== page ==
In a few weeksl, I am heading to Nashville for the National Writing Project Annual Meeting and I am taking part in a workshop about writing in the digital age. (Here is my slide presentation using SlideShare — a new favorite) I will discuss a Digital Math Picture Book Project that I did with my sixth graders last year that used Powerpoint as the platform.
But the question is: Why use the computers to compose a picture book? Why not just stick to paper and pen?
Here are my thoughts:
One guiding question that I went into this math picture book project with was, how will the composing process change for my sixth graders as they create picture books using technology (Powerpoint) as opposed to previous years when it was all paper and pen? They had to write a story that taught a math theme to an audience of younger students.
First of all, the planning did not change much at all. We still did all of the brainstorming work and storyboarding on paper before the computers were even turned on. But early in the process, some students began to think about the various aspects of PP (images that can move in and off the screen and transitions and the integration of audio) as possible ideas for complementing their writing. (They had been introduced to PP earlier in the year). They also had to integrate their own art into the picture books — they could scan in images they drew or they could use Paint and then import. (Most of them used Paint, although that was a struggle for some).
The result was an interesting combination of old and new for my students.
Some composed “shows” that allowed the reader to listen for clues to math problems embedded within the story. Once the reader has some ideas of an answer to the question, they could use the mouse click to “remove” a picture and reveal the answer. Sometimes, the audio file was merely a word of encouragement and sometimes the audio was a narration of the story. We invited younger grades (mostly k-3) to our classrooms and set up computer stations. My students then not only shared their work but they also explained to the younger ones how they made their books on the computer and how the tricks were accomplished (such as moving images). Some made changes to the books after getting a reaction from one round of readers. Unlike paper, they could make changes immediately and in a few minutes time.
We did not go into hyperlinking to other pages in the book or outside of the books but that is something that might provide an even more powerful platform for extending their knowledge base (and the reader’s base of understanding) from the local (their book) to the global (the world).
The final step was publication. We actually printed out two paper copies of every book (one for the student and one for the school) and then I converted the books to PDF and posted to our Weblog site for families to view. (There were too many and they were just too large to post as PP shows but that would be have been ideal). What happened, of course, is that I had to flatten everything out to two-dimensional space, which meant that the audio files were deleted and any hidden answers had to be revealed or else they would be missing from the printed page, which led to an interesting discussion about the differences between composition on paper and composition on powerpoint. Many of the writers were disappointed but I encouraged them to bring in a blank disc or flashdrive to save their shows as originals, and some did just that.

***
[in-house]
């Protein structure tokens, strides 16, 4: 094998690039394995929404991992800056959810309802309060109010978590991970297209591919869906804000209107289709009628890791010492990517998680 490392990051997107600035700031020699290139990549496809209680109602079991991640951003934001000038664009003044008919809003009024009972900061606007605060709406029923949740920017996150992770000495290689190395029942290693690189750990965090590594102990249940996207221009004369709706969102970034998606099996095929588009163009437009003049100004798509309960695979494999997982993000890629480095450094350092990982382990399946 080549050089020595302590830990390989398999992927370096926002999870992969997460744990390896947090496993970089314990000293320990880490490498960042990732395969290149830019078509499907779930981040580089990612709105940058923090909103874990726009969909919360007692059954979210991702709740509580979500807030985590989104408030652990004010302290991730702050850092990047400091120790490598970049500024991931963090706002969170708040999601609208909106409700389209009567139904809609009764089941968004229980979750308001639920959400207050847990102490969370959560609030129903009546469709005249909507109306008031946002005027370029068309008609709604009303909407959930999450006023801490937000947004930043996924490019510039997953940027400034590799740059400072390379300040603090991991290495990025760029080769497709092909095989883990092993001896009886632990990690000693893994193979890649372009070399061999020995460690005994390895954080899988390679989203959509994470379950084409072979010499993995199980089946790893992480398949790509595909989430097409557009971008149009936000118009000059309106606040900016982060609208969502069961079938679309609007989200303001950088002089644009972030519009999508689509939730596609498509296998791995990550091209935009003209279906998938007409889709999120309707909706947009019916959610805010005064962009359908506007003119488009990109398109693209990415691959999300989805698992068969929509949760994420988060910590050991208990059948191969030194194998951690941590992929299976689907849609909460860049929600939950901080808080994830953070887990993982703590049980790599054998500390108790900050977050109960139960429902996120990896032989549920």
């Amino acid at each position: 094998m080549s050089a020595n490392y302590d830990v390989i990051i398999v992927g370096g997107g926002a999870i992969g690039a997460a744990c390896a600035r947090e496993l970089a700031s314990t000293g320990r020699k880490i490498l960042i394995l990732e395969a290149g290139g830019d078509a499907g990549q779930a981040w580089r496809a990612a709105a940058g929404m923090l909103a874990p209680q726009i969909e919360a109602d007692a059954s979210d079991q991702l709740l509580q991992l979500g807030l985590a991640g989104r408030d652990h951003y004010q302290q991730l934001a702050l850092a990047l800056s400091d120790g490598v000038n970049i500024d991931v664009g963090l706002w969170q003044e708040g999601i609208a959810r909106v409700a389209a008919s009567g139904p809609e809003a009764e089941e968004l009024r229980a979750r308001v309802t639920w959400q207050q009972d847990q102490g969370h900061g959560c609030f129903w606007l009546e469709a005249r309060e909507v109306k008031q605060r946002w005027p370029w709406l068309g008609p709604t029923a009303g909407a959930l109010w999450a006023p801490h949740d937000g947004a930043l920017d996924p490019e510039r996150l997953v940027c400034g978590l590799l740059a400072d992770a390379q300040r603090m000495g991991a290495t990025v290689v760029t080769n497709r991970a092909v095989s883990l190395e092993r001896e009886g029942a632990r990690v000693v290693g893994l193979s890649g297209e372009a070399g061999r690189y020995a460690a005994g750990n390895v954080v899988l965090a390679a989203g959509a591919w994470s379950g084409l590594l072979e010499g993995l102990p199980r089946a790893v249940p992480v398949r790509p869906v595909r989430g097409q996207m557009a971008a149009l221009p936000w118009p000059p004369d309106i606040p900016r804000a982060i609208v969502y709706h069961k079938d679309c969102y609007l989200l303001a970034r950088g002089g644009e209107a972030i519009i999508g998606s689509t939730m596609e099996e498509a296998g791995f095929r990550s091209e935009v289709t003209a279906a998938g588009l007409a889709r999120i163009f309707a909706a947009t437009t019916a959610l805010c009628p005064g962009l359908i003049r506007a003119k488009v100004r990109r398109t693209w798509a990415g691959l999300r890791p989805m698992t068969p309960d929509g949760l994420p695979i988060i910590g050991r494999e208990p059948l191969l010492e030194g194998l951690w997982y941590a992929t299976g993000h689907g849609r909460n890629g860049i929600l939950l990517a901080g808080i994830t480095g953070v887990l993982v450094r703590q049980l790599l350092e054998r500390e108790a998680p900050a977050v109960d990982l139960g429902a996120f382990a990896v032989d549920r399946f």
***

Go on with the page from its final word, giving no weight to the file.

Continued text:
Hey there Kevin,
I met you briefly at the Seed Sites conference in Atlanta a few weeks ago, and have been watching your blog ever since. Nice work! I just wanted to take a minute here to provide a possible resource for some background research on composition considerations when using hypermedia. Years ago, my professors at the University of Michigan in Ann Arbor were researching how HyperStudio (a precursor to Powerpoint) and other hypermedia changed or enhanced the way kids in science classrooms organized their thinking. I have taken these same principles to my work with children in writing, in much the same way you have here. I have found that the key difference between putting pen to paper and putting index finger to mouse is that once we ask kids to compose in digital media, especially in hypermedia, the way they organize thougths fundamentally changes. The difference then is essentially that the technology, if used in the classroom in dynamic ways, and not as a fancy substitute for pen and paper, forces a different kind of thinking altogether. Of course, there is much more to say here, but I thought I’d also send the name of the researchers who originally asked these kinds of questions, though done in science classrooms. The impact is the same, I think. You might want to check out Dr. Joe Kracjik at the University of Michigan School of Education and the work he and the Ed. Tech. team are doing on this. Have fun. His stuff is really interesting. Although, since it’s been about 10 years since I was ensconsed in that work, he might be off and doing other things. There is certainly a nice collection of papers out there somewhere that I’m sure you can find. Elliot Soloway might be an added author to Joe. They work quite often together and have published a lot on this stuff.
Good luck in Nashville! I’ve been enjoying reading about what you’re trying and doing. And also, congratulations on your recent award!
Third Coast Writing Project
Western Michigan University
Thanks for your thoughts and it was nice to connect you back to Kennesaw trip. I will look into the research you mentioned — I believe you are right, in that the technology can force a new way of thinking. But students need to be encouraged in this direction, otherwise the transfer from flat paper to interative template doesn’t translate into any new learning. … I think.